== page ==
Friends are nice, but enemies are the money.
I have a little Thanksgiving tradition of writing a thank you letter to someone.
Today I’d like to give a belated thanks to a recent ‘enemy,’ and share my “Gratitude System” for how to bring more gratitude into your life.
(ps – the stopwatch read time for this email is 2 minutes and 2 seconds and it reads best in one chunk.)
During the vipassana retreat I did this November (10 days of silent meditation, up to 10 hrs a day), I made some friends, and I made one really special enemy. I’ll call her Sighing Girl.
It was a full course. The meditation hall was at capacity with nearly 100 people sitting in silence in unmoving adhitthana (meaning, you’re not supposed to shift your body position or make any noise whatsoever for each full hour of meditation).
It was hard enough dealing with the noise inside my mind and in my body for an hour at a time, but on the fourth day, I started noticing a constant stream of loud, dramatic sighs erupting from one of my neighbors.
She would sigh every thirty seconds. Like she was the only one going through something uncomfortable. Like she was exempt from adhitthana. Like she was the Princess Meditator who could lay out all her sounds and emotions onto her neighbors whenever she felt taken by the passion.
I visualized my conversation with the retreat manager, imagined how I would assume polite humility and yet still manage to divert appropriate blame onto Sighing Girl for disturbing all of the rest of us.
The next day, during a very sigh-filled afternoon session, Sighing Girl suddenly stopped sighing. Sighing Girl stopped sighing and started sobbing, right there in the middle of the meditation hall, in the middle of the meditation hour, in the middle of the 10-day retreat.
I felt my own throat swell, my own eyes sting.
I felt I wanted to embrace her and pat her curly hair, and I did, in my mind.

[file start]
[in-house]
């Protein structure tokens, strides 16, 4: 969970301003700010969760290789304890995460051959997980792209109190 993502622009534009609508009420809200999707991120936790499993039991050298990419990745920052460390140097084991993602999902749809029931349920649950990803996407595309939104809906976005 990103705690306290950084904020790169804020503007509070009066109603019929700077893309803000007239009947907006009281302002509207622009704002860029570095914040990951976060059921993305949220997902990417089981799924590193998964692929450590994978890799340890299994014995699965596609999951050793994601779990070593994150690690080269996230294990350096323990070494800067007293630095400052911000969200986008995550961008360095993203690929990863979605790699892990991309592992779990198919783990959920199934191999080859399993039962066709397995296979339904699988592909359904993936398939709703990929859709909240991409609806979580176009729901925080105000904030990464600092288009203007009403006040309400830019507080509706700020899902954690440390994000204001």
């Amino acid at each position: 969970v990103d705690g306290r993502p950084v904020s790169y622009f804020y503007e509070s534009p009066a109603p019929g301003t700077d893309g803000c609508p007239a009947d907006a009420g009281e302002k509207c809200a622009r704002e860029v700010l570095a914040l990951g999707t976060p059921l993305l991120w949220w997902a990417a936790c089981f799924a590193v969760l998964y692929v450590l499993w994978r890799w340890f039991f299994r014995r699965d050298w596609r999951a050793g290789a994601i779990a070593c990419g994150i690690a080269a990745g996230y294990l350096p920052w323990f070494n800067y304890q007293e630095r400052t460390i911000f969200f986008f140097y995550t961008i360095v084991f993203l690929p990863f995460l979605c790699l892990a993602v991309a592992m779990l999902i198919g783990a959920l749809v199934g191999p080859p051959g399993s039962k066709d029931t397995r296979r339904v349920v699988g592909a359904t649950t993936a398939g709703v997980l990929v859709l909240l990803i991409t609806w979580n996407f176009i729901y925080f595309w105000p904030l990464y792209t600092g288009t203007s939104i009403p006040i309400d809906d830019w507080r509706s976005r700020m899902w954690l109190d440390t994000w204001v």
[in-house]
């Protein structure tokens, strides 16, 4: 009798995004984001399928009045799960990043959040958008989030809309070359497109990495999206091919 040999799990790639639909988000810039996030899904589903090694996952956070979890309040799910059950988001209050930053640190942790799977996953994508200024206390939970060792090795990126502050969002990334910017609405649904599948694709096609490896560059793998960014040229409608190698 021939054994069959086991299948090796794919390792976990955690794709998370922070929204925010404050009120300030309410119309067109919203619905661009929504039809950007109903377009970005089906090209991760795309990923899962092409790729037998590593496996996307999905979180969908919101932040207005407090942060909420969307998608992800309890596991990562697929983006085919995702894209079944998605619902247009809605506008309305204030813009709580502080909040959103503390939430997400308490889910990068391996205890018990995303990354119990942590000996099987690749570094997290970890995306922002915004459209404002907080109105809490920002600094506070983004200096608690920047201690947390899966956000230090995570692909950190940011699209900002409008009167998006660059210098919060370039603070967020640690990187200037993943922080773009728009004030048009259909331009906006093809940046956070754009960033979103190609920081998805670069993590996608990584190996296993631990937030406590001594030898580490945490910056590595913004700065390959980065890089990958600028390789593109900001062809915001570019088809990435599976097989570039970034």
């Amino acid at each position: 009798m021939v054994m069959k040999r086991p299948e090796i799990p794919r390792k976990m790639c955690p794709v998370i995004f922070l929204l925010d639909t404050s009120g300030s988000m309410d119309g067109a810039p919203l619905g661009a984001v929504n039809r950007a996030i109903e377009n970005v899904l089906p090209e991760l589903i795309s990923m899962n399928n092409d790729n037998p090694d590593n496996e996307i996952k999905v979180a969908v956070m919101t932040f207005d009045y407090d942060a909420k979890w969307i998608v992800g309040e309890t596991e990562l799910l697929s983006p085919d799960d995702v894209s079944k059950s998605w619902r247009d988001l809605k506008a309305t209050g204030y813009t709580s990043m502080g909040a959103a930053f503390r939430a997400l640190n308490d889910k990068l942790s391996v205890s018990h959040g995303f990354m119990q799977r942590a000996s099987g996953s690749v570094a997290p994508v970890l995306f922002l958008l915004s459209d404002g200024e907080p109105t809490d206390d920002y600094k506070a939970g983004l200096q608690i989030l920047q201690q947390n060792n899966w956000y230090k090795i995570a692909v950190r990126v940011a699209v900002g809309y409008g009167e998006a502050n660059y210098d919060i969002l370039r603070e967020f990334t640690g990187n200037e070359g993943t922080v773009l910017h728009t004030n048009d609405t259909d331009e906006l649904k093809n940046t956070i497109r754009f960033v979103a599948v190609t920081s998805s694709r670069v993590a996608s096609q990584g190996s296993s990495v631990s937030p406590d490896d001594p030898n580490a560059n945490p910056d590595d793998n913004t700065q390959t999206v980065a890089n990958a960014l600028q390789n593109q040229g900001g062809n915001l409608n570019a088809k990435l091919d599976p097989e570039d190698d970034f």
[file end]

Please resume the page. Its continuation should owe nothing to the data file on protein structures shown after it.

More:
I didn’t have time to narrate a rationalization (“She’s just lost her mother to brain cancer!” “She’s reliving a near-death experience!”).
I just felt a love, and I didn’t think to ask why.
I don’t know why she sobbed, why she couldn’t stop despite seeming to try very hard. It could have been her mother’s tragic death. It could have been a self-indulgent “why am I wasting my week here when I could be in Cancun with my boyfriend” moment.
It didn’t matter because it wasn’t about what lived inside Sighing/Sobbing Girl’s heart. It was about what was closed inside my own.
Sighing Girl had shown me a little something hidden about myself; my ‘enemy’ had once again become my teacher. I lifted the rug on a layer of reactivity that I hadn’t touched in the 7 days of meditation that had passed so far. Good, a spot that I’d missed.
But more important, my enemy offered a path of deliverance from that same reactivity.
Sighing Girl gave me a chance to practice, and yet her gift didn’t stop at just the opportunity itself. I got a practice space, a time, and some guidelines. Sitting there in that hall with her day after day, the only way out was through.
Later, after my irritation at her had broken and we had reached the last day of the retreat, I caught Sighing Girl’s eye. She had really beautiful eyes.
She looked at me, and her eyes started to smile. Then her whole face smiled, a huge unstoppable smile like we had both gotten the joke at the same moment.
This enemy — whether it was really her and her sighing or just my own mind doesn’t in fact matter — had carried me through a river crossing, and now here I was on the other side.
How to have gratitude
It’s a big pop-psychology trend these days to talk about having gratitude.
Gratitude is supposed to make you happier, live longer, lose weight, poverty-stricken people in India are happier than affluent people in Atherton, California because they feel thankful for what they have, etc.
But how do you actually do it? Especially when something makes you angry?
Sighing Girl helped me to see that there’s a systematic process to having gratitude — you simply tackle it in stages.
First comes pity — from sighing to crying.
Then, a challenge: can you have not just pity but compassion?
Compassion as in, Hey I can relate to this… I can relate to that feeling of wanting to sob out my sadness.
Then, the next challenge. Can you have not just compassion but gratitude?
Pity opens the door to compassion. Compassion unlocks the floodgate to gratitude. And gratitude isn’t a place, but a road to insight, a fuel for all inspiration, all creativity, all productivity.
Love your enemies because you can relax when you stop fighting them.
Thank your enemies because they’ll carry you to greater clarity, illuminate what was previously darkened and show you the way through. All you have to do is be open to hitching a ride.
Thanks, Sighing Girl.
It could be an annoying person like my Sighing Girl, or it could be an illness, a tedious work project, a financial setback, a hangnail on your thumb.
What enemies are you thankful for?
Like this essay? I’m glad!
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